Health

Max Nisen is a Bloomberg Gadfly columnist covering biotech, pharma and health care. He previously wrote about management and corporate strategy for Quartz and Business Insider.

No matter what Eli Lilly & Co. throws at them, investors still seem to believe in it.  

The company disclosed with its second-quarter earnings report on Tuesday that its potential blockbuster arthritis drug Olumiant may face a years-long delay in getting to the U.S. market. It's the latest in a series of pipeline setbacks for the drugmaker. Despite this, Lilly trades at a consistent premium to other large pharma peers, even with Tuesday's 3 percent share-price drop. It's increasingly difficult to see why.

Out Front
Eli Lilly has convinced investors that it has a brighter growth future than its U.S. competitors; the firm's P/E ratio has consistently led its peers
Source: Bloomberg

Lilly's core issue is its aging drug portfolio. That didn't change much in the second quarter. It is still heavily dependent on a group of older medicines, such as Cymbalta, Cialis and Alimta -- which either already face generic competition or likely will soon -- and on diabetes medicines such as Humalog that are under pricing pressure. 

Lilly's drug sales did increase 10.7 percent in the quarter from a year earlier. The company beat analyst earnings estimates and boosted full-year revenue guidance.

The company touted growing sales of its newer medicines. But most of its pharma sales growth in the second quarter was in the U.S., and most of that growth came from price increases on older medicines such as Cialis, which will lose patent protection next year.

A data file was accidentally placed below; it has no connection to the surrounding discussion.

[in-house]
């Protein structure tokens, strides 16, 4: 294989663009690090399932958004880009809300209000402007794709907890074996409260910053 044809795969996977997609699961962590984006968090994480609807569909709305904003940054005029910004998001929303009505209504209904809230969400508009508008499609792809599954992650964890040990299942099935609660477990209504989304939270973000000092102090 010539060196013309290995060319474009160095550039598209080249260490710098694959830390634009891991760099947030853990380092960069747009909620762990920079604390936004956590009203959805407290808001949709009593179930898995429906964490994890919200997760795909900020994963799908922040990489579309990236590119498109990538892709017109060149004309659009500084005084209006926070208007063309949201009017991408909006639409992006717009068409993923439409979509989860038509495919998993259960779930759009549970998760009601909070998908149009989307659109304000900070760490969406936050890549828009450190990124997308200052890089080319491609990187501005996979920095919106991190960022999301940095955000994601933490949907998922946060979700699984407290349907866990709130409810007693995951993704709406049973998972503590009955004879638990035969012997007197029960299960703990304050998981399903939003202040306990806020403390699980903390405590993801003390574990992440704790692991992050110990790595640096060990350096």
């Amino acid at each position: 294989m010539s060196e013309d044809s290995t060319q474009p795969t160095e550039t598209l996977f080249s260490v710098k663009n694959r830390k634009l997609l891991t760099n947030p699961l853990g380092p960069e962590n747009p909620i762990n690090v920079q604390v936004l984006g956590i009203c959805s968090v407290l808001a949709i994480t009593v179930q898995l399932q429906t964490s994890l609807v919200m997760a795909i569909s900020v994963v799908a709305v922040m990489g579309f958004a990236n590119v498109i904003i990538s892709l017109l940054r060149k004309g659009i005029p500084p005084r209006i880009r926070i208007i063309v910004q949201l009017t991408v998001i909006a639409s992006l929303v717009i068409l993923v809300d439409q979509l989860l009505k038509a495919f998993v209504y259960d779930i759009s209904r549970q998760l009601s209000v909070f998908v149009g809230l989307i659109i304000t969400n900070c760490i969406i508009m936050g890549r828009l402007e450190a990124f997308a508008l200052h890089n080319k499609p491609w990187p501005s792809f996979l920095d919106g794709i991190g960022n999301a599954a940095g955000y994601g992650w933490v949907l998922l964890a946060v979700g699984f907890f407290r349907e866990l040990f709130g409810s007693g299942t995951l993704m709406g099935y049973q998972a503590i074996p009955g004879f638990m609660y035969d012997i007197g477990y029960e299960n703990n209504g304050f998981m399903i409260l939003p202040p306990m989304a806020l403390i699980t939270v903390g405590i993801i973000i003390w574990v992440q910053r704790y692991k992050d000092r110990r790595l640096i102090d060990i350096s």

Long in the Tooth
A simplified breakdown of Eli Lilly's drug portfolio shows how much the firm depends on older medicines
Source: Bloomberg/company filings

Though Lilly's older drugs have held up well in 2017 so far, a decline is coming, and new medicines must take up the slack. Much of Lilly's expected sales growth over the next few years depends on newer diabetes medicines Jardiance and Trulicity. But both drugs have competitors. And Trulicity -- expected to be the Lilly's best-selling medicine by next year -- is under particular threat from Novo Nordisk A/S's Victoza.

Lilly's new psoriasis medicine Taltz is selling well, but is in a wildly crowded class, where yet another medicine -- from Johnson & Johnson -- was just approved by the FDA. Cancer medicine Cyramza, meanwhile, faces the growing popularity of immune-boosting cancer drugs from Merck & Co. Inc. and Bristol-Myers Squibb Co.. 

Even if these drugs manage to sustain sales growth, Lilly will still need further reinforcement. But many of its pipeline assets have been delayed (Olumiant in the U.S.), failed in trials (solanezumab in Alzheimer's), or are of uncertain value (breast-cancer and migraine drugs that both face crowded markets).

Lilly spent much of its earnings call describing a revamped and more-focused approach to cancer-drug R&D. But with the exception of the aforementioned breast-cancer drug, it will be years before these efforts bear fruit. The company will be hard-pressed to boost research, launch drugs in crowded markets, and weather pressure on older drugs, all while maintaining margin improvements that have flattered results this year. 

Marginal
Lilly's gross margin has improved slighly in recent quarters, but the company will be pressed to maintain that
Source: Bloomberg

Lily's grip on its premium valuation has survived a lot of disappointment. But sooner or later, it's going to have to justify itself more convincingly. 

This column does not necessarily reflect the opinion of Bloomberg LP and its owners.

To contact the author of this story:
Max Nisen in New York at mnisen@bloomberg.net

To contact the editor responsible for this story:
Mark Gongloff at mgongloff1@bloomberg.net